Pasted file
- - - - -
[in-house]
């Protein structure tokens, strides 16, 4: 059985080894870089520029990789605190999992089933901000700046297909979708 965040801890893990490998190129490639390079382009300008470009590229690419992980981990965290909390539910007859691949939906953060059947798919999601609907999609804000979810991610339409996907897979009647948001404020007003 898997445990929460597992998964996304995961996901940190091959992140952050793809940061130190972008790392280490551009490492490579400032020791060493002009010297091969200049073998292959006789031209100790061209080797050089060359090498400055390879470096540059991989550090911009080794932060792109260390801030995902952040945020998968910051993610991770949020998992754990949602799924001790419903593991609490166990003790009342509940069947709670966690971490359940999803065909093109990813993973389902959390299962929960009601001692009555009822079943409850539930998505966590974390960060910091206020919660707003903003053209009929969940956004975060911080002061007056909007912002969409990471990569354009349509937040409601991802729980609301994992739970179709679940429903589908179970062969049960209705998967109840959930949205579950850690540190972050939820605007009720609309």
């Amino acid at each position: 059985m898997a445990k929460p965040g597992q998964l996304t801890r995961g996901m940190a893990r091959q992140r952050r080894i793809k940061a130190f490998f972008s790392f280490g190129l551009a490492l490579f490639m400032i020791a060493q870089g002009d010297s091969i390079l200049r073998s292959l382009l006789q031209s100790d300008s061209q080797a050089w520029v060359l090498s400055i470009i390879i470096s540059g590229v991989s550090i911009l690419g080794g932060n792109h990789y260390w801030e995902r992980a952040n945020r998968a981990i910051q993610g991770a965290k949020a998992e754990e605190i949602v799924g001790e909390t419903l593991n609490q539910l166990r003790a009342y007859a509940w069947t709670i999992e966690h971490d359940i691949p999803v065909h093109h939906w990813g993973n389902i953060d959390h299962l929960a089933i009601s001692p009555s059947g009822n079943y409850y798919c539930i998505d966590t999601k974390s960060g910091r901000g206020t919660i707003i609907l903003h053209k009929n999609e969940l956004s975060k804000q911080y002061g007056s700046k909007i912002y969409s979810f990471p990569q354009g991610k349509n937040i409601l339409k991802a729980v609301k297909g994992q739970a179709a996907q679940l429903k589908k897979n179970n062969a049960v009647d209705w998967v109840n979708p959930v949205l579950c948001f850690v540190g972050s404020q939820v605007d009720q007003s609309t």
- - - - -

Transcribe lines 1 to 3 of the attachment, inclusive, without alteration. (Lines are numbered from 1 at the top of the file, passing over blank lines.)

[in-house]
């Protein structure tokens, strides 16, 4: 059985080894870089520029990789605190999992089933901000700046297909979708 965040801890893990490998190129490639390079382009300008470009590229690419992980981990965290909390539910007859691949939906953060059947798919999601609907999609804000979810991610339409996907897979009647948001404020007003 898997445990929460597992998964996304995961996901940190091959992140952050793809940061130190972008790392280490551009490492490579400032020791060493002009010297091969200049073998292959006789031209100790061209080797050089060359090498400055390879470096540059991989550090911009080794932060792109260390801030995902952040945020998968910051993610991770949020998992754990949602799924001790419903593991609490166990003790009342509940069947709670966690971490359940999803065909093109990813993973389902959390299962929960009601001692009555009822079943409850539930998505966590974390960060910091206020919660707003903003053209009929969940956004975060911080002061007056909007912002969409990471990569354009349509937040409601991802729980609301994992739970179709679940429903589908179970062969049960209705998967109840959930949205579950850690540190972050939820605007009720609309």
């Amino acid at each position: 059985m898997a445990k929460p965040g597992q998964l996304t801890r995961g996901m940190a893990r091959q992140r952050r080894i793809k940061a130190f490998f972008s790392f280490g190129l551009a490492l490579f490639m400032i020791a060493q870089g002009d010297s091969i390079l200049r073998s292959l382009l006789q031209s100790d300008s061209q080797a050089w520029v060359l090498s400055i470009i390879i470096s540059g590229v991989s550090i911009l690419g080794g932060n792109h990789y260390w801030e995902r992980a952040n945020r998968a981990i910051q993610g991770a965290k949020a998992e754990e605190i949602v799924g001790e909390t419903l593991n609490q539910l166990r003790a009342y007859a509940w069947t709670i999992e966690h971490d359940i691949p999803v065909h093109h939906w990813g993973n389902i953060d959390h299962l929960a089933i009601s001692p009555s059947g009822n079943y409850y798919c539930i998505d966590t999601k974390s960060g910091r901000g206020t919660i707003i609907l903003h053209k009929n999609e969940l956004s975060k804000q911080y002061g007056s700046k909007i912002y969409s979810f990471p990569q354009g991610k349509n937040i409601l339409k991802a729980v609301k297909g994992q739970a179709a996907q679940l429903k589908k897979n179970n062969a049960v009647d209705w998967v109840n979708p959930v949205l579950c948001f850690v540190g972050s404020q939820v605007d009720q007003s609309t």